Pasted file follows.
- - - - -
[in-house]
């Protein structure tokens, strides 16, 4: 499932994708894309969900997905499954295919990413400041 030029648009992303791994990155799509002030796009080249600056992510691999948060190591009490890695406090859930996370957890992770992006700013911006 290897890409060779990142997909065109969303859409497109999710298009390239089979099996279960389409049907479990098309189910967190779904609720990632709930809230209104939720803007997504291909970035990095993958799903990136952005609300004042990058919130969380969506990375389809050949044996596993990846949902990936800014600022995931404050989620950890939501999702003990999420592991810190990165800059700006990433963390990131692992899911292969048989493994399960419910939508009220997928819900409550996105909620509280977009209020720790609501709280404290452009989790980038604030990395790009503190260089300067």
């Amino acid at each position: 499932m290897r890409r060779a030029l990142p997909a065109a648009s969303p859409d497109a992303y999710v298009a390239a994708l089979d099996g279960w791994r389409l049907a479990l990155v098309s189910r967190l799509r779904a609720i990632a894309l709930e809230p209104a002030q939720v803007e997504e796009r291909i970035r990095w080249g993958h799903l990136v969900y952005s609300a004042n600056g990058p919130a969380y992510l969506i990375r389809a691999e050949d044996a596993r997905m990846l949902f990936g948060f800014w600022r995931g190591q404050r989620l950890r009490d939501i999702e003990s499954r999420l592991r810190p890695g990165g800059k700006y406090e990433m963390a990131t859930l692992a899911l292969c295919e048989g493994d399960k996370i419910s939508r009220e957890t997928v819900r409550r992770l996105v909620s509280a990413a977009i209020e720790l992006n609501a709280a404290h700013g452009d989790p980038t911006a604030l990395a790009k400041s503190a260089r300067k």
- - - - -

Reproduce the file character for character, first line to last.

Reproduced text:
[in-house]
């Protein structure tokens, strides 16, 4: 499932994708894309969900997905499954295919990413400041 030029648009992303791994990155799509002030796009080249600056992510691999948060190591009490890695406090859930996370957890992770992006700013911006 290897890409060779990142997909065109969303859409497109999710298009390239089979099996279960389409049907479990098309189910967190779904609720990632709930809230209104939720803007997504291909970035990095993958799903990136952005609300004042990058919130969380969506990375389809050949044996596993990846949902990936800014600022995931404050989620950890939501999702003990999420592991810190990165800059700006990433963390990131692992899911292969048989493994399960419910939508009220997928819900409550996105909620509280977009209020720790609501709280404290452009989790980038604030990395790009503190260089300067």
């Amino acid at each position: 499932m290897r890409r060779a030029l990142p997909a065109a648009s969303p859409d497109a992303y999710v298009a390239a994708l089979d099996g279960w791994r389409l049907a479990l990155v098309s189910r967190l799509r779904a609720i990632a894309l709930e809230p209104a002030q939720v803007e997504e796009r291909i970035r990095w080249g993958h799903l990136v969900y952005s609300a004042n600056g990058p919130a969380y992510l969506i990375r389809a691999e050949d044996a596993r997905m990846l949902f990936g948060f800014w600022r995931g190591q404050r989620l950890r009490d939501i999702e003990s499954r999420l592991r810190p890695g990165g800059k700006y406090e990433m963390a990131t859930l692992a899911l292969c295919e048989g493994d399960k996370i419910s939508r009220e957890t997928v819900r409550r992770l996105v909620s509280a990413a977009i209020e720790l992006n609501a709280a404290h700013g452009d989790p980038t911006a604030l990395a790009k400041s503190a260089r300067k």